Group No. 3
Stephen Combs, Elizabeth Hardee, Melissa Sutton
February 12, 2014
What better time to explore the past, present, and future of Apple, Inc. than at the celebration of Macintosh’s 30th birthday? Apple began in 1976 in Cupertino, California, when three men, Steve Jobs, Steve Wozniak, and Ronald Wayne, decided to start a company that specialized in personal computers. The company began as Apple Computer, Inc. The Apple I was the first product offered by Apple. It was a basic computer kit that included a CPU, RAM, and basic textual-video chips, which is less than what we consider to be a complete personal computer today. (Wikipedia) Apple then produced the Apple II and Apple III, all designed by Wozniak, before the turn of 1980.
1984 was the birth year of the first Macintosh computer. The Macintosh’s success is said by many to be owed to its marketing campaign. It was first introduced to the world in a still-famous commercial aired during the third quarter of the Super Bowl XVIII.
Due to a power struggle between CEO John Sculley and Steve Jobs, Jobs resigned from Apple in 1985 and founded NeXT, Inc. After many failed attempts in the 1990s by Apple to create advanced operating systems and hardware, as well as two CEO changes, Apple purchased NeXT, Inc. and brought Jobs back as an advisor. Stock prices continued to drop under CEO Gil Amelio, and the board of directors replaced him with Steve Jobs as the interim CEO. Jobs immediately began making changes to Apple. (Wikipedia)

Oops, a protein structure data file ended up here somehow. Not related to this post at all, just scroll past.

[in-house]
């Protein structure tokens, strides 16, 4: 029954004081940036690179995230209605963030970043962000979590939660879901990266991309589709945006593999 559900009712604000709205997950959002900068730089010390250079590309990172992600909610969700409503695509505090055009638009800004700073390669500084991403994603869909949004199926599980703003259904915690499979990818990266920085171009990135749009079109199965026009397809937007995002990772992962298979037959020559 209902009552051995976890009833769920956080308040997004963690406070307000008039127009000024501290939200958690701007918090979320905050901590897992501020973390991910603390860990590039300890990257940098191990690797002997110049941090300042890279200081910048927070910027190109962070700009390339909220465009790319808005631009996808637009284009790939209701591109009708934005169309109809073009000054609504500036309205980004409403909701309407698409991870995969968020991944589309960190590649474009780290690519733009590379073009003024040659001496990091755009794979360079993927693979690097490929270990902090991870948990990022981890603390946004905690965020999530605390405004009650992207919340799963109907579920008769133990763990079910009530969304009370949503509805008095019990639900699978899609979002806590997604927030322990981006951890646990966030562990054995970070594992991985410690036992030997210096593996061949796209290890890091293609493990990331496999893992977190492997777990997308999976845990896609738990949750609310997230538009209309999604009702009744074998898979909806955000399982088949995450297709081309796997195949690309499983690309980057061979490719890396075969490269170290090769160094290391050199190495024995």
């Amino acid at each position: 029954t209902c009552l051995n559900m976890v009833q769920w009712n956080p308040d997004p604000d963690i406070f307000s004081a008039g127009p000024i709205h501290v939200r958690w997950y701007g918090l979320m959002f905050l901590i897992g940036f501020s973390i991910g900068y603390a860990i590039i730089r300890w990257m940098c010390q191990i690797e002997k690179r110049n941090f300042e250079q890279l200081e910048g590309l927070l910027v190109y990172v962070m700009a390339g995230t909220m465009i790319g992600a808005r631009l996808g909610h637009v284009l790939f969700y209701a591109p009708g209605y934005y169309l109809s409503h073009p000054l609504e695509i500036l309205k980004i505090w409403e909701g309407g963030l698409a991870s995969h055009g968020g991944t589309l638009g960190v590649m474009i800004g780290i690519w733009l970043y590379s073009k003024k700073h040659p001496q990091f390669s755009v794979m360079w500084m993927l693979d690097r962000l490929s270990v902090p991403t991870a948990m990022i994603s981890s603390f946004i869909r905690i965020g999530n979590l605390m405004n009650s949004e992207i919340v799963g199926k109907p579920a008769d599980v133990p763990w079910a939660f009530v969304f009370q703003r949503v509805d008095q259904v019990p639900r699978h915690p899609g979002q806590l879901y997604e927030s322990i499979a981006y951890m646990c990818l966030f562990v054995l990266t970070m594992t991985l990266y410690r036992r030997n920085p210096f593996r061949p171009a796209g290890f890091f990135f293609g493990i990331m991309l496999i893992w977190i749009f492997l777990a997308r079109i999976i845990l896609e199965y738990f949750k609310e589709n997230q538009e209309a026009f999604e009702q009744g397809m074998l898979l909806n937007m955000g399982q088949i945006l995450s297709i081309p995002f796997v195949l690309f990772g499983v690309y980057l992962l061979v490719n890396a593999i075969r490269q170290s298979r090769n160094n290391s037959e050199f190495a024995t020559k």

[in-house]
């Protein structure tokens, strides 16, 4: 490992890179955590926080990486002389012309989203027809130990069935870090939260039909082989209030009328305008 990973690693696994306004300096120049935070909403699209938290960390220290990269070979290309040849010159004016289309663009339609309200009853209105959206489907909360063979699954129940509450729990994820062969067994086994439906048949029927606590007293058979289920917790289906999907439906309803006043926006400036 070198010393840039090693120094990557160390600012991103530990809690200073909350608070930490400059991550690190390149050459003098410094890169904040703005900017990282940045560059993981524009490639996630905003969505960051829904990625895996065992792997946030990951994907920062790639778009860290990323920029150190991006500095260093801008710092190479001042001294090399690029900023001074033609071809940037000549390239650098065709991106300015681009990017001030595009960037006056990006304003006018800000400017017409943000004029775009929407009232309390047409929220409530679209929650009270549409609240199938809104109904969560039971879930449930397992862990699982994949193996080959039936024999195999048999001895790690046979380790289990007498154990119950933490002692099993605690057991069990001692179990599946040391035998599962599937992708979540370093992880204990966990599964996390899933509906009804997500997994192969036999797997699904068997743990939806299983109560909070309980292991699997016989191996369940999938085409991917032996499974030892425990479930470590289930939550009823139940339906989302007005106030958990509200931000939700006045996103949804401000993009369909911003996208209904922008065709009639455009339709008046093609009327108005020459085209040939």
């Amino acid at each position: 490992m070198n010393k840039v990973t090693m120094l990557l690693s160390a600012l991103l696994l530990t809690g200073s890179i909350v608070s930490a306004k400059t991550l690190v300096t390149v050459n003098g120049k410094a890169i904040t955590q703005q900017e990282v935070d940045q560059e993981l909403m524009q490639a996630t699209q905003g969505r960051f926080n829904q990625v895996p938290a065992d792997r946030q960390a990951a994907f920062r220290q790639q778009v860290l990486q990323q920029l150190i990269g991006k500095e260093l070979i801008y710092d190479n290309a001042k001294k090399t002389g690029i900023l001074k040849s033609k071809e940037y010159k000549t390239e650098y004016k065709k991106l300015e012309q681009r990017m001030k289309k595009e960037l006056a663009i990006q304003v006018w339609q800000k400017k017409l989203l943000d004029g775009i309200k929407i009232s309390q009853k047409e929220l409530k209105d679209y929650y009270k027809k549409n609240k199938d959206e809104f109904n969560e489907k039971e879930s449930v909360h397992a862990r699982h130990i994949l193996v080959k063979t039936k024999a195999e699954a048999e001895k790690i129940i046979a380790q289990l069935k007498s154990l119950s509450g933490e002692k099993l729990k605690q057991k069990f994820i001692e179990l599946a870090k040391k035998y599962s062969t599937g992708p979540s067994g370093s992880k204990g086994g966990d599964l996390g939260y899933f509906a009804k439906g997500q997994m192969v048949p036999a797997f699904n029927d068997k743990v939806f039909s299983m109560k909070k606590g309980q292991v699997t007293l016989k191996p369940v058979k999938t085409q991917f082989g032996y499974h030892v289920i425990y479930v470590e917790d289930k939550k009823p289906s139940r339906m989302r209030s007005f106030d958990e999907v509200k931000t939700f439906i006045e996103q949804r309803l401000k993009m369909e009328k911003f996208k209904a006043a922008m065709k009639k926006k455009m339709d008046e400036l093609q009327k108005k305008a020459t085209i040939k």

The early 2000s was a major turning point for Apple, beginning with the introduction of the first Apple Retail Store. That was followed by the creation of the iPod and the iTunes music store, both of which took off within the first several months of being introduced to the public. The iTunes store is still the leading MP3 store in the world dominating its competition. Apple’s stock went from $6 per share to $80 per share within three years during the first decade of the turn of the century. However, even with this success, Apple could still only boast about 8% ownership of the nation’s personal computer industry. (Wikipedia)
The next few years proved to be dominant in Apple’s history as it transitioned into the mobile device industry. The company introduced its first mobile devices, namely the iPhone, iPod touch, and iPad, for which the company is best known today. In 2007, Jobs announced that the company would be changing its name to Apple, Inc. This was undoubtedly due to its remarkable success in mobile devices and other consumer electronics.
In 2011, Jobs took a medical leave of absence as he battled pancreatic cancer. He died later that same year. Tim Cook assumed the CEO position and has since introduced products such as the iPhone 4S, 5, and 5C, as well as new operating systems iOS 6 and 7. Apple continues to dominate the consumer electronics industry, and will likely lead the next generation into astonishing accomplishments in technology. Industry Analysis of Apple, Inc. using Porter’s Five Forces Model Apple could arguably be a part of two separate industries. Apple clearly started in the computer manufacturing industry with the creation of the Apple I. It further established itself in this market when it created the Mac computers and the Mac OS for them. However, it is obvious that Apple has spent the last decade expanding into the consumer electronics industry. According to Reportlink.com, “The global consumer electronics industry involves the manufacture, distribution and sale of communications and entertainment devices such as digital and video cameras, telephones, stereos MP3 players, DVDs, VCRs, calculators and televisions.” (ReportLinker, 2014) This industry includes companies such as Samsung, Panasonic, LG, and Sony, to name a few. Apple competes in this industry with its iPod, iPhone, and iPad product lines. The Consumer Electronics Association (CEA) stated that...
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